Option 1 : Defer to the standard HtmlHelper

This option defers to the standard HtmlHelper.DropDownList but this new HtmlHelper creates the SelectList(s) for the standard HtmlHelper.DropDownList

 

using System;
using System.Text; 
using System.Collections;
using System.Collections.Generic;
using System.Linq;
using System.Linq.Expressions;
using System.Web.Mvc;
using System.Web.Mvc.Html;
using MvcApplication1.Helpers;

namespace MvcApplication1.MyHelpers
{
    public static class HtmlHelperExtensions
    {
        /// <summary>
        /// Provides a better HtmlHelper dropdown list function
        /// that is type safe and does not fill your model with View specific gunk
        /// </summary>
        /// <typeparam name="TModel">The Model type</typeparam>
        /// <typeparam name="TItem">An item type from the source list</typeparam>
        /// <typeparam name="TValue">A value type for one of the items 
        /// in the source list</typeparam>
        /// <typeparam name="TKey">A text type for one of the items 
        /// in the source list</typeparam>
        /// <param name="htmlHelper">The actual HtmlHelper</param>
        /// <param name="selectedItemExpr">An expression which selects 
        /// the selected item from the model</param>
        /// <param name="enumerableExpr">An expression which selects 
        /// the source list from the model</param>
        /// <param name="valueExpr">An expression that selects a 
        /// value from an item</param>
        /// <param name="keyExpr">An expression that selects text 
        /// value from an item</param>
        /// <param name="htmlAttributes">The Html Attributes to apply 
        /// to the overall select string which gets rendered</param>
        /// <returns>A HTML encoded string, which represents a HTML 
        /// select tag with the attributes provided</returns>
        public static MvcHtmlString ComboFor<TModel, TItem, TValue, TKey>(
            this HtmlHelper<TModel> htmlHelper,
            Expression<Func<TModel, TValue>> selectedItemExpr,
            Expression<Func<TModel, IEnumerable<TItem>>> enumerableExpr,
            Expression<Func<TItem, TValue>> valueExpr,
            Expression<Func<TItem, TKey>> keyExpr,
            IDictionary<string, object> htmlAttributes) where TValue : IComparable
        {
            TModel model = (TModel)htmlHelper.ViewData.Model;

            string id = ExpressionUtils.GetPropertyName(selectedItemExpr);

            TValue selectedItem = selectedItemExpr.Compile()(model);
            IEnumerable<TItem> sourceItems = enumerableExpr.Compile()(model);

            Func<TItem, TKey> keyFunc = keyExpr.Compile();
            Func<TItem, TValue> valueFunc = valueExpr.Compile();

            List<SelectListItem> selectList =
                (from item in sourceItems
                 let itemValue = valueFunc(item)
                 let itemKey = keyFunc(item)
                 select new SelectListItem()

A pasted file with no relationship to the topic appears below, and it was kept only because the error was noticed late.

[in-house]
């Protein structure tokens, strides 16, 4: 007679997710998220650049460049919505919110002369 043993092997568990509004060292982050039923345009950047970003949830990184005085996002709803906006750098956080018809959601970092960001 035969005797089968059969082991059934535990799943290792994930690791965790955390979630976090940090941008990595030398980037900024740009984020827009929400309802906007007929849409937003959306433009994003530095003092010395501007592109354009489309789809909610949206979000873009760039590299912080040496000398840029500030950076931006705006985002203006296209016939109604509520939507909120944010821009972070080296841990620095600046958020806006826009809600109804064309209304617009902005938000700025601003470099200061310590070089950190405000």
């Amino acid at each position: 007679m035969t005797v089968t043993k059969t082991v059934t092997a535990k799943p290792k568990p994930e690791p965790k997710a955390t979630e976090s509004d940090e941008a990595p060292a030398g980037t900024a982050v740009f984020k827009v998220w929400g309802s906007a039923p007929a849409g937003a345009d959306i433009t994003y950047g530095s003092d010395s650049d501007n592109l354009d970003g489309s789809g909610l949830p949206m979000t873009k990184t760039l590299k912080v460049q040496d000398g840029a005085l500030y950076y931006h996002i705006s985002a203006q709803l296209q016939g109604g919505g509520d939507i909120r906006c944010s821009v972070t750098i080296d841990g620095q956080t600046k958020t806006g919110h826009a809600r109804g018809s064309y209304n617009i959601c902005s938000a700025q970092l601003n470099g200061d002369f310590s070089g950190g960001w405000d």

{
                         Selected = selectedItem.CompareTo(itemValue) == 0,
                         Text = itemKey.ToString(),
                         Value = itemValue.ToString()
                     }).ToList();

            return htmlHelper.DropDownList(
                   id.ToString(), selectList, htmlAttributes);
        }
    }
}

.csharpcode, .csharpcode pre
{
font-size: small;
color: black;
font-family: consolas, “Courier New”, courier, monospace;
background-color: #ffffff;
/*white-space: pre;*/
}
.csharpcode pre { margin: 0em; }
.csharpcode .rem { color: #008000; }
.csharpcode .kwrd { color: #0000ff; }
.csharpcode .str { color: #006080; }
.csharpcode .op { color: #0000c0; }
.csharpcode .preproc { color: #cc6633; }
.csharpcode .asp { background-color: #ffff00; }
.csharpcode .html { color: #800000; }
.csharpcode .attr { color: #ff0000; }
.csharpcode .alt
{
background-color: #f4f4f4;
width: 100%;
margin: 0em;
}
.csharpcode .lnum { color: #606060; }

 

Option 2 : Do all the work ourselves

This option means we MUST do everything that a standard HtmlHelper extension method would do, which means taking care of things like “Name” and “Id” for the generated html, and also ensuring its rendering correctly using a html encoded string

using System;
using System.Collections;
using System.Collections.Generic;
using System.Linq;
using System.Linq.Expressions;
using System.Web.Mvc;
using System.Web.Mvc.Html;
using MvcApplication1.Helpers;
using System.Text;

namespace MvcApplication1.MyHelpers
{
    public static class HtmlHelperExtensions
    {
        /// <summary>
        /// Provides a better HtmlHelper dropdown list function
        /// that is type safe and does not fill your model with View specific gunk
        /// </summary>
        /// <typeparam name="TModel">The Model type</typeparam>
        /// <typeparam name="TItem">An item type from the source list</typeparam>
        /// <typeparam name="TValue">A value type for one of the items 
        /// in the source list</typeparam>
        /// <typeparam name="TKey">A text type for one of the items 
        /// in the source list</typeparam>
        /// <param name="htmlHelper">The actual HtmlHelper</param>
        /// <param name="selectedItemExpr">An expression which selects 
        /// the selected item from the model</param>